DIIV’s Zachary Cole Smith Addresses Addiction Discourse

"People are complex and capable of profound change..."

DIIV songwriter Zachary Cole Smith has spoken about the way addiction is viewed through the prism of the media.

The American artist has been through some dark times, with addiction issues almost re-railing his career. Arrested in 2013 alongside then-partner Sky Ferreira, he has been through treatment, and emerged into a period of personal and creative security.

New album ‘Frog In Boiling Water’ is out now, but many reviews have chosen to view the record through the lens of his experiences with addiction. Deciding to offer a counter narrative, Zachary Cole Smith posted a thought-provoking mini-essay on Twitter / x.

Hi – something that’s been on my mind for the last few days in regards to general discourse around our band but especially @pitchfork’s recent review of our record that I wanted to address and then hopefully move on from:

Addiction is a disease. It’s hard to view one’s own past living through the horrors of that disease as a type of scarlet letter that can’t be shaken even after many years of intense self-work in sobriety within a program of recovery.

The past is unchangeable, for sure, and much of any spiritual program of recovery deals in acceptance of that past, alongside a head-on confrontation of the defects of one’s own character which guided its construction.

Still, living today as a sober person, a husband and a parent, it’s difficult to see my own work met with an unwillingness to accept me as the person I’ve worked so diligently the last eight years to become, or an unshakeable desire to revel in the sick person I once was.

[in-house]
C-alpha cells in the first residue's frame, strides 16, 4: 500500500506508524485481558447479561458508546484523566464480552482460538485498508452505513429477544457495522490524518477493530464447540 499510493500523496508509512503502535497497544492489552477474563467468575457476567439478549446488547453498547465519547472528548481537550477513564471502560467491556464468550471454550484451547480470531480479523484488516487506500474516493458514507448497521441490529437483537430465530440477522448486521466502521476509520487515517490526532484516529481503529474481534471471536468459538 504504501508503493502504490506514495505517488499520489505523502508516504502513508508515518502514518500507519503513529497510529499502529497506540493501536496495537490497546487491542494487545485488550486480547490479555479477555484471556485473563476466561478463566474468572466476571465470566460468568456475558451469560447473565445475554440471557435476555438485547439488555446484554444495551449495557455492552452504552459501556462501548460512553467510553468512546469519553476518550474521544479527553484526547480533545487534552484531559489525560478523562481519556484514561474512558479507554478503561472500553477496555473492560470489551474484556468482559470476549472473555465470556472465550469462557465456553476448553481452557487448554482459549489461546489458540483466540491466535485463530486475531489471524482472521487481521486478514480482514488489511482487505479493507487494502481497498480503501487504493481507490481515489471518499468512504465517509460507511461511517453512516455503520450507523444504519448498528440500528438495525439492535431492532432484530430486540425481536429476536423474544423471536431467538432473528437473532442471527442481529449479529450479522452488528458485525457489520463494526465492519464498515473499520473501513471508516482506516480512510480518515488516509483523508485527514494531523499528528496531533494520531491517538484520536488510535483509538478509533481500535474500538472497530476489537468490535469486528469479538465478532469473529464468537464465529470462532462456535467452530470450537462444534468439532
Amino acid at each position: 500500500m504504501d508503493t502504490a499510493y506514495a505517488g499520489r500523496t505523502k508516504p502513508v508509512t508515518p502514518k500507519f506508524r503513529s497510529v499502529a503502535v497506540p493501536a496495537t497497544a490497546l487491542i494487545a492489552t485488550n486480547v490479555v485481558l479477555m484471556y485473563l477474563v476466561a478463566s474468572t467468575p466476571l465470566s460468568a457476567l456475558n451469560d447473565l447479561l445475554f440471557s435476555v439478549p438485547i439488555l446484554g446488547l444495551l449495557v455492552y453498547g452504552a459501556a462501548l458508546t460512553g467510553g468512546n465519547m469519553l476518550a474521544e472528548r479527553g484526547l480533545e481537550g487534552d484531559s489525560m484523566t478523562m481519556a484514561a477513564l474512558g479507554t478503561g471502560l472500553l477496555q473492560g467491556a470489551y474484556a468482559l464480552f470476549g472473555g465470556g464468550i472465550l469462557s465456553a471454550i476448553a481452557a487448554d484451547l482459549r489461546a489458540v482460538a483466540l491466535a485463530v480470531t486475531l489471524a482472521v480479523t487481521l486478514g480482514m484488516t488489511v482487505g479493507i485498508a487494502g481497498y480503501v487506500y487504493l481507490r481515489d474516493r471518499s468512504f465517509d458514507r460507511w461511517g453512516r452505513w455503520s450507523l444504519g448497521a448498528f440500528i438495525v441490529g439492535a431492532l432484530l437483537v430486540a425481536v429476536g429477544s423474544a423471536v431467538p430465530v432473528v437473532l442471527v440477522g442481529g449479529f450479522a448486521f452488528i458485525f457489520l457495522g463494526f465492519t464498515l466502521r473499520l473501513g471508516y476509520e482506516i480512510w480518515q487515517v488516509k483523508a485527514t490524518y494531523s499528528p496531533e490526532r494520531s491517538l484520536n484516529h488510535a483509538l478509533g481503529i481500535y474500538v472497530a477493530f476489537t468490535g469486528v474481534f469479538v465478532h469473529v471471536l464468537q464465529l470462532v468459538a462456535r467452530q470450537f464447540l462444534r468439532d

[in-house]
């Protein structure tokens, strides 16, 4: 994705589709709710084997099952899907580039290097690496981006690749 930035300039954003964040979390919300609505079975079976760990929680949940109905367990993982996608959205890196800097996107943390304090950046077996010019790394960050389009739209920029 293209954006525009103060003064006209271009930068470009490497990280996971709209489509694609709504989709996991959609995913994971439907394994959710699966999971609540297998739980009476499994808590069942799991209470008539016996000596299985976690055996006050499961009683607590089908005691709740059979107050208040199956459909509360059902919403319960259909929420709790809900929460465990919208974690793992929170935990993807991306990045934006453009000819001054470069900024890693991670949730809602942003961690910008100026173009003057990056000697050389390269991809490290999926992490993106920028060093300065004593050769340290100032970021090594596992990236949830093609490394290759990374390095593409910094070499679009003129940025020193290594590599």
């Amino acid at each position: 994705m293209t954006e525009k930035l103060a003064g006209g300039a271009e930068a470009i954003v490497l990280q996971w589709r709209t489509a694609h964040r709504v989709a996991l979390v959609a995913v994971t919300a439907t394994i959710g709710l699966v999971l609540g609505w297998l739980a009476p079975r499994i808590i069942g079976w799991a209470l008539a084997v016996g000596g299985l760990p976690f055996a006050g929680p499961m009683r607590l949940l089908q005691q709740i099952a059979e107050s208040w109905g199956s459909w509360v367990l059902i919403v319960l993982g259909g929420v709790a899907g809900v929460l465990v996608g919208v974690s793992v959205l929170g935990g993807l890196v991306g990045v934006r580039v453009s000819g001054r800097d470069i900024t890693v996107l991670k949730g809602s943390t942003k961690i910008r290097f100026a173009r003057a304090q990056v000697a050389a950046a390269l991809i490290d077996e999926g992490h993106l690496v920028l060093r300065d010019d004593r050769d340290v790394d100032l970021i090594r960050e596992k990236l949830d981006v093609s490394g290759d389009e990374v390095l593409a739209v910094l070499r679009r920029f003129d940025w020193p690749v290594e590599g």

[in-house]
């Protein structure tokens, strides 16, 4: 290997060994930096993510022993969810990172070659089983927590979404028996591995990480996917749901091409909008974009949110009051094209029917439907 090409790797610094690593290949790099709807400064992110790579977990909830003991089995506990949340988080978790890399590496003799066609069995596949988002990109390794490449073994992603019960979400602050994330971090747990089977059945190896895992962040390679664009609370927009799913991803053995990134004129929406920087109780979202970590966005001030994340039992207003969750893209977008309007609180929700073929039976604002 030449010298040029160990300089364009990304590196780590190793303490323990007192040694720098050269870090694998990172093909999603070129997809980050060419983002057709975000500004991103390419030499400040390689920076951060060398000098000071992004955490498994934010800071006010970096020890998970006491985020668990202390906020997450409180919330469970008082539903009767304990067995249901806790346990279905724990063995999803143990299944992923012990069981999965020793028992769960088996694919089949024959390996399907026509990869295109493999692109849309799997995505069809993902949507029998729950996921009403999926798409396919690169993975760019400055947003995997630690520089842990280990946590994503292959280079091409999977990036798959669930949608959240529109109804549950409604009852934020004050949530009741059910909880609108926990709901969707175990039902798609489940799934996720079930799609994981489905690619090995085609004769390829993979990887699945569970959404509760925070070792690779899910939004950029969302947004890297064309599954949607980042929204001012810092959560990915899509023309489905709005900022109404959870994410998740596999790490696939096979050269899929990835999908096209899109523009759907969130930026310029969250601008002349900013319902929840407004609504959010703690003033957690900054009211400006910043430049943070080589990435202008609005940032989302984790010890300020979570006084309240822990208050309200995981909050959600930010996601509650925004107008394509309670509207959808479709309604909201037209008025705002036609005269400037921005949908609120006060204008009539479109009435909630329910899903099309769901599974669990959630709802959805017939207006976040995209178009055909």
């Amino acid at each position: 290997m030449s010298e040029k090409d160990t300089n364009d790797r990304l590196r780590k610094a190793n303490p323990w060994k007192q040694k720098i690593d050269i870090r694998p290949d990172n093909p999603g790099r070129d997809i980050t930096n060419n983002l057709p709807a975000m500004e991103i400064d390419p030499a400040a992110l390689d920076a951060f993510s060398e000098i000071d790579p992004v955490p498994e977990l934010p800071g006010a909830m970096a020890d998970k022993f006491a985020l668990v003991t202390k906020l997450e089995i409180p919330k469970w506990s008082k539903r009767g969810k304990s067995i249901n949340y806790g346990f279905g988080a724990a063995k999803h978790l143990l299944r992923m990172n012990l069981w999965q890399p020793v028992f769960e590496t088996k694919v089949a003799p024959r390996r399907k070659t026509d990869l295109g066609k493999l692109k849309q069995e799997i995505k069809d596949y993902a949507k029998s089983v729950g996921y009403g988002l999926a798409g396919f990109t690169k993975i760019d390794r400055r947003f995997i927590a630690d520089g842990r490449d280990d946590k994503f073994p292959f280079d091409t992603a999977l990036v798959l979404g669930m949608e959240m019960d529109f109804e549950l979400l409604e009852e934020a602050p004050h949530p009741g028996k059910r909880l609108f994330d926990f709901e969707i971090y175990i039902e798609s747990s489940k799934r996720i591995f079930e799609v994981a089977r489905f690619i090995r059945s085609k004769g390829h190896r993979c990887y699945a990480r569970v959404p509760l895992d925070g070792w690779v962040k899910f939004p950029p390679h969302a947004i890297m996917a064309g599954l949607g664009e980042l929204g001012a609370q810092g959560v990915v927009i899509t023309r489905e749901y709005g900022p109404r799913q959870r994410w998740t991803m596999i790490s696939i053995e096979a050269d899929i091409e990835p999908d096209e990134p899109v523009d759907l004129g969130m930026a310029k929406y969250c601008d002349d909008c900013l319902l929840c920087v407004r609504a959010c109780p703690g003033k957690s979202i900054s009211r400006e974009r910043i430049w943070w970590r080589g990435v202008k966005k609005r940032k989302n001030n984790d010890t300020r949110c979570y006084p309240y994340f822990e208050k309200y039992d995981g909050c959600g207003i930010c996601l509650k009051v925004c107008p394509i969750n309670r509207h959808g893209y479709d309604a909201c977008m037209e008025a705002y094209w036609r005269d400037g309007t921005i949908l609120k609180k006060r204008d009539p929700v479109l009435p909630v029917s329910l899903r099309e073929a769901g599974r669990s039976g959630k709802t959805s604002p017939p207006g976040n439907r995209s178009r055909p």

It makes me feel sad for my bandmates whose material livelihood is still at the mercy of a public tendency to root discussion of our band around a past that they personally suffered from as well.

It makes me feel sad for addicts who aspire to achieve a beautiful new life outside or in the aftermath of their disease but feel overwhelmed by the crushing weight of the wreckage they may have caused.

Recovery is possible. I’m learning to forgive myself, but it isn’t an easy task. Coming to terms with the shame and guilt of living in active addiction is a part of recovery but addicts, like anyone, are deserving of compassion, both from themselves and from others.

Musicians are people and addicts are people. People aren’t monolithic, one-dimensional caricatures; people are complex and capable of profound change. I wish this wasn’t something I felt I needed to say, but here I am saying it anyway.

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